Before your property floods, protect your horses (Video)
Depending on where you live, flooding can happen any time of the year. All too often people panic leaving their four legged friends to fend for themselves. We hear it on the news every spring and summer here in Texas. Pastures in flood zones can become like swimming pools. Land with access to creeks and rivers can rise so suddenly that horses become trapped in flood waters. There are things you can do to keep your horses safe – however if you know your horse is living in a flood prone area – you will need to be aware of the weather so you can move them to safety before it becomes too late. Below are three articles – 2 are on real life incidences, and the third details what you can do. ~ HfH
Horse Rescued From Texas Creek
MANOR, Texas — A 23-year-old horse named Weston was rescued from a creek in Manor on Tuesday.
Manor firefighters said Weston was in the creek for quite some time before they arrived. Travis County and Austin-Travis County EMS also helped with the horse rescue.
Crews said Weston traveled about 100 yards downstream before they were able to locate a possible point to rescue him.
Weather forces horses to take refuge at Sam Houston Race Park
Houston – About 80 horses are expected to spend the night at Sam Houston Race Park after their owners became concerned about flood waters on ranches and equine facilities in the area.
“We don’t really have another place to go,” horse owner Rhonda Siemens, of the Cypress area, said.
She remembers what it was like in 2012 when floodwater overtook her farm.
“There were some areas of the farm that were under 20 feet of water,” she said.
Yvette Roney, also from the Cypress area, brought nearly a dozen horses to safety after treading through chest-deep water two years ago. She remembers the water being the biggest, but the not only problem.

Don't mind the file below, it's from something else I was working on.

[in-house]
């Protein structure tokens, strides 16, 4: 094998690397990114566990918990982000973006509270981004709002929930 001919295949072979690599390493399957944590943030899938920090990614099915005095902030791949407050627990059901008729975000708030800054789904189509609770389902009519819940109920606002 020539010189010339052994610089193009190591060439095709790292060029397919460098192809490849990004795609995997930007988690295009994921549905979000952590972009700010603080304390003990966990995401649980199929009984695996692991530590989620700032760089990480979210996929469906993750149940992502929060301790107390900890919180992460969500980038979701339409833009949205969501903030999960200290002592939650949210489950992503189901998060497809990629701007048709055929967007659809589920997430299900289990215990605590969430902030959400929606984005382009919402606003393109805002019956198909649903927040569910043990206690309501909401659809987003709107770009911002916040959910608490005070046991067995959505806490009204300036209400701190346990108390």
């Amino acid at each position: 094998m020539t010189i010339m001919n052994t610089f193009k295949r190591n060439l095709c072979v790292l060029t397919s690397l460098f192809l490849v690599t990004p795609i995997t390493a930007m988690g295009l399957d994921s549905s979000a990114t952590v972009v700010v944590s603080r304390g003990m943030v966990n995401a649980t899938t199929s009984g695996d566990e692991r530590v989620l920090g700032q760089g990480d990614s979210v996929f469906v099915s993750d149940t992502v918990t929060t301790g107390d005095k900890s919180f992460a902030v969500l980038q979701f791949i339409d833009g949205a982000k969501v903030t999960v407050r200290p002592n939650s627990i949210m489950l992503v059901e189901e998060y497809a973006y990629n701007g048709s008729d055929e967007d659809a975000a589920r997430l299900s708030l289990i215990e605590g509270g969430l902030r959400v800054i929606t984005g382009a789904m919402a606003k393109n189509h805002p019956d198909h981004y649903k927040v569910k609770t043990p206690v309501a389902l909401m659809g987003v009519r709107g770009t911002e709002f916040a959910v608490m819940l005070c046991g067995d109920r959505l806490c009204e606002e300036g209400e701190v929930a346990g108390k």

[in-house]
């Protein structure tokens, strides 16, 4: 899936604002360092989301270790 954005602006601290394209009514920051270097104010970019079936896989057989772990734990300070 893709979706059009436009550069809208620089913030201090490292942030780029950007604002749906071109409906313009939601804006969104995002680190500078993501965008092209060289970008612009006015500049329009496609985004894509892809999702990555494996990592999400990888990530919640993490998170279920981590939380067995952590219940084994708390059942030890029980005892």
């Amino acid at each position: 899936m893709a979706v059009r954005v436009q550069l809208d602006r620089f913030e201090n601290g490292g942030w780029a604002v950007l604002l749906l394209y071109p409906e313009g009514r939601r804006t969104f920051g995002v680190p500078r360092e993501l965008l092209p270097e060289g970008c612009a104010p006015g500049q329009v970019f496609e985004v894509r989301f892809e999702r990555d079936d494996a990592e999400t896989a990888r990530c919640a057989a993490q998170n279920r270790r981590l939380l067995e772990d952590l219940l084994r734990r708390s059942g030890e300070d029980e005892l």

“We were leading horses out and fire ants created floating islands,” she said. “There were also snakes.”
Owners supply food to their horses at Sam Houston Race Park but there is no charge for boarding.
Protecting Your Horses from Flooding
The rain on September 11th felt like a typical late summer shower in Colorado. The difference was that it didn’t stop. It rained for five days, causing widespread flooding. Many of the most heartbreaking stories from the floods involved people struggling to save their horses, dogs, and cats. Some people had to hope that their pets would find safety, as flooding made travel impossible.
What we learned from the events in Colorado is that a flood can happen almost anywhere. Even if you do not appear to be in the path of a flood, water can change course during a storm. Low lying areas may fill with water, and small streams can swell to dangerous levels. What can you do to keep your horses safe? Follow these tips.
1. Find out whether your property is in a flood zone. You can begin by searching the map feature at FEMA.gov. Contact FEMA if you have questions. Your town or county planning department is also a good source of information, as it determines what can be built within the jurisdiction.
Very little can be built in the “flood way”, which is the active conveyance of a stream during a flood. However, accessory structures including barns may be allowed in 100 year flood zones, and they may not be required to be set above the “base flood elevation.” In other words, your horses may be housed in a building that will flood in a major storm. This situation is dangerous, so avoid building in flood zones when possible. This will also save you the hassle and expense of purchasing flood insurance.
2. Design your property to allow each horse to get to safe, high ground. This is critical because you may not be there in the event of a flood. Take these precautions:
Do not construct pastures next to low lying areas that are not connected to higher ground.
If you live in an area prone to flash floods do not turn your horses out next to stream beds. Flash floods move too quickly for your horse to react.
Keep your horses out of soft, boggy areas. Even if you don’t experience a dramatic flood, over- saturated ground can be dangerous for your horse if he gets trapped in the mud.
3. Think ahead for the survival of your barn during severe weather events:
Ensure that you have positive slope on all sides of your barn, and that water flows away from the structure.
Keep all electrical gear off the floor.
Habitat for Horses is a 501.c.3 nonprofit equine protection organization supported solely by donations. We have around 200 donkeys and horses under our care, plus one ornery, old mule. Most of them are here because law enforcement removed them from their previous owner. Our ability to rehabilitate and rehome them comes from the financial support of people like you. Please support us by making a donation for the horses we all serve. Click HERE to donate